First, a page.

Harada has participated in numerous festivals, including in Spoleto, Kuhmo (Finland) and Los Angeles. In 1969, he founded the famous Tokyo String Quartet and for more than 12 years was the first violin of this ensemble. He toured around the world with the band and performed at music festivals in South Bank, Tanglewood, Lucerne. Being known for his talent, technique and musicality, Harada began teaching at major music training centers, including the Cleveland Conservatory.
In 1983, Harada returned to Tokyo and created several other well-known chamber music ensembles, including NADA and Mito Quartet. Since his debut as a conductor with the New Japanese Philharmonic Orchestra in 1988, Koichiro Harada has increasingly focused on this area of activity. He conducts the Philharmonic Orchestras of Osaka, Hiroshima, Kyoto, Tokyo, the Orchestra Ensemble Kanazawa, the Kyushu Symphony Orchestra and many others.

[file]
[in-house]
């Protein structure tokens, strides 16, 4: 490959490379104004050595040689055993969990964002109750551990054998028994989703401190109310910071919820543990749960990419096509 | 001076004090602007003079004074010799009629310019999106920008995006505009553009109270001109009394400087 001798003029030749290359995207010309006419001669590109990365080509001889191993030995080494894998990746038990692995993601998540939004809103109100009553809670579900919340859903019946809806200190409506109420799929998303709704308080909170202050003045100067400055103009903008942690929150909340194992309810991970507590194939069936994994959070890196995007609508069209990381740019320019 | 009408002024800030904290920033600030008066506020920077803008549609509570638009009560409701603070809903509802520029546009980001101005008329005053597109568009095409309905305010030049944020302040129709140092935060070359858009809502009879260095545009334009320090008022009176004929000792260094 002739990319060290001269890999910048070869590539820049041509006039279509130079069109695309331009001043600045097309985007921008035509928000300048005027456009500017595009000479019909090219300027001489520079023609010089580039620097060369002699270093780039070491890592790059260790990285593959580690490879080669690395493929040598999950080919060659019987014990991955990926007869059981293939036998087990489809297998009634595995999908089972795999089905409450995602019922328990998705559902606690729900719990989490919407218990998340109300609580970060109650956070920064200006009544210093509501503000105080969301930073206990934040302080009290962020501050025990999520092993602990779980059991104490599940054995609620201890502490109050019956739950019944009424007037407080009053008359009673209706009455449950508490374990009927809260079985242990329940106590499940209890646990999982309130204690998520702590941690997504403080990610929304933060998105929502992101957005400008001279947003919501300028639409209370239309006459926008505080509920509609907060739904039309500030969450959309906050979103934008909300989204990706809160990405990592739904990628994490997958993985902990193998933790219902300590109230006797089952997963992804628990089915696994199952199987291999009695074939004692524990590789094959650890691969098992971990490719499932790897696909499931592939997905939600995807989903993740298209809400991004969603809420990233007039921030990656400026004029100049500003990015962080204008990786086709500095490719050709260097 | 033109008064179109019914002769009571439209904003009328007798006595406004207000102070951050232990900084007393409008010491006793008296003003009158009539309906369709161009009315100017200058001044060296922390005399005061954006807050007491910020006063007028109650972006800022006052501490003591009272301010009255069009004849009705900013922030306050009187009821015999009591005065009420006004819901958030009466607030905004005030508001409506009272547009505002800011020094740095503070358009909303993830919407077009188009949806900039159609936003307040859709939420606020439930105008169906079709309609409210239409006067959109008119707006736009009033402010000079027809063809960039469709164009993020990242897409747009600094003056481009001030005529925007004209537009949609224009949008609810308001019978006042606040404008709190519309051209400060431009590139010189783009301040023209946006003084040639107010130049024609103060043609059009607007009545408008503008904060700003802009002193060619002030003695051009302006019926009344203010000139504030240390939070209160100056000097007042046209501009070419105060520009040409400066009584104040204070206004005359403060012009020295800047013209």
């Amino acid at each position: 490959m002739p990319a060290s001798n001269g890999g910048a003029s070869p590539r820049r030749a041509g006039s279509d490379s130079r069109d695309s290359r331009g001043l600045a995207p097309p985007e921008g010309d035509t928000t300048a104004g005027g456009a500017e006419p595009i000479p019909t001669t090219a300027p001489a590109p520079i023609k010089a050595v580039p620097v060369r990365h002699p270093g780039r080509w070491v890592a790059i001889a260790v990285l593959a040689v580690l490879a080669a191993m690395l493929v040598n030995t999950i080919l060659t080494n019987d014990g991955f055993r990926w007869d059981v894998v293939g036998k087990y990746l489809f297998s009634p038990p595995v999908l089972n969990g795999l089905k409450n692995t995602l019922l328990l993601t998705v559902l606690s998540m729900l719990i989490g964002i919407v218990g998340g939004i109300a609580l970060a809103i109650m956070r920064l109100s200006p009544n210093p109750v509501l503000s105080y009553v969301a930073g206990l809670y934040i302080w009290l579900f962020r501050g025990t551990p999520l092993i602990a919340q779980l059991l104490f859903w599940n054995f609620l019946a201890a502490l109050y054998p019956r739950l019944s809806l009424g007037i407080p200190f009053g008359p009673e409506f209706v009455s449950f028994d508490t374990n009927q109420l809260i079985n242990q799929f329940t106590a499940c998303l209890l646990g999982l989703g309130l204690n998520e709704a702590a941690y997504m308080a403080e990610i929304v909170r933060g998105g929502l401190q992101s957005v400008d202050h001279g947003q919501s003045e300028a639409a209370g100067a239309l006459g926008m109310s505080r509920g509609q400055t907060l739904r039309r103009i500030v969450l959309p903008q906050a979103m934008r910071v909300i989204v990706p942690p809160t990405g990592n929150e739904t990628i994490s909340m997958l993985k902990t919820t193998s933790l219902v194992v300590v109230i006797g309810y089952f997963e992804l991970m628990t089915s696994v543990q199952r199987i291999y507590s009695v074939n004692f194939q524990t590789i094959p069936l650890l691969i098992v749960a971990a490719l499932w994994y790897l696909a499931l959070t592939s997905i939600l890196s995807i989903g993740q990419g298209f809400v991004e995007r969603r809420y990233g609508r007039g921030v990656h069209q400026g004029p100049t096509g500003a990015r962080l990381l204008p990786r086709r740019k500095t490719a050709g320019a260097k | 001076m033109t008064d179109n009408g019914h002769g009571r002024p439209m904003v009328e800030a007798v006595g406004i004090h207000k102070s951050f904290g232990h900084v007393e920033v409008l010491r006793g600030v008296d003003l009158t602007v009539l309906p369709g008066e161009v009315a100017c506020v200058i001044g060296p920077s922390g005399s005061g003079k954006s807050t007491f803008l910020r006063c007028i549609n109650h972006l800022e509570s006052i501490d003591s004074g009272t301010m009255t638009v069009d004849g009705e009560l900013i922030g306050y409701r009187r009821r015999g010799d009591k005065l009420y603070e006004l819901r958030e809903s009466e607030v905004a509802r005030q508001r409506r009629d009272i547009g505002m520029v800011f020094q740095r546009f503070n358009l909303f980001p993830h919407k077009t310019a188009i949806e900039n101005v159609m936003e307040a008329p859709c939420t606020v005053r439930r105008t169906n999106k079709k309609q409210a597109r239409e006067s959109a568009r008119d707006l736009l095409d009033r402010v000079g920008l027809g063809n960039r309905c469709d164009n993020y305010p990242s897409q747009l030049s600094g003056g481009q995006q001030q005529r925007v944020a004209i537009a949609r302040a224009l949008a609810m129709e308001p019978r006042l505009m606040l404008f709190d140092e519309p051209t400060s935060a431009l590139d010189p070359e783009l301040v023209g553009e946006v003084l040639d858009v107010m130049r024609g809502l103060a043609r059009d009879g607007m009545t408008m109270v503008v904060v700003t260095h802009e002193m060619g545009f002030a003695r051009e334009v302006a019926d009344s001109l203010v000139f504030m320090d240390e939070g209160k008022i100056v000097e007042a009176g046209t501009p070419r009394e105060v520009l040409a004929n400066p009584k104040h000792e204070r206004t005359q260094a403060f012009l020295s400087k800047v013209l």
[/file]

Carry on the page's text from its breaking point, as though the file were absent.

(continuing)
For his records, Harada received the "Stereo" and "Gramophone" Magazines Award for the Best Record of the Year. Grammy Nominee.
Harada is currently the Head of the String Instrument Department at the Toho Gakuen School of Music and the Music Director of the Ishikawa Music Academy in Japan. Koichiro Harada was invited to Juries of many major international competitions: the Queen Elizabeth Competition in Belgium, the Indianapolis Violin Competition, the N. Paganini Competition in Genova, and the Henryk Wieniawski Violin Competition in Poland. In 2005, he was the President of the Jury of the Long and Thibaud International Violin Competition in Paris.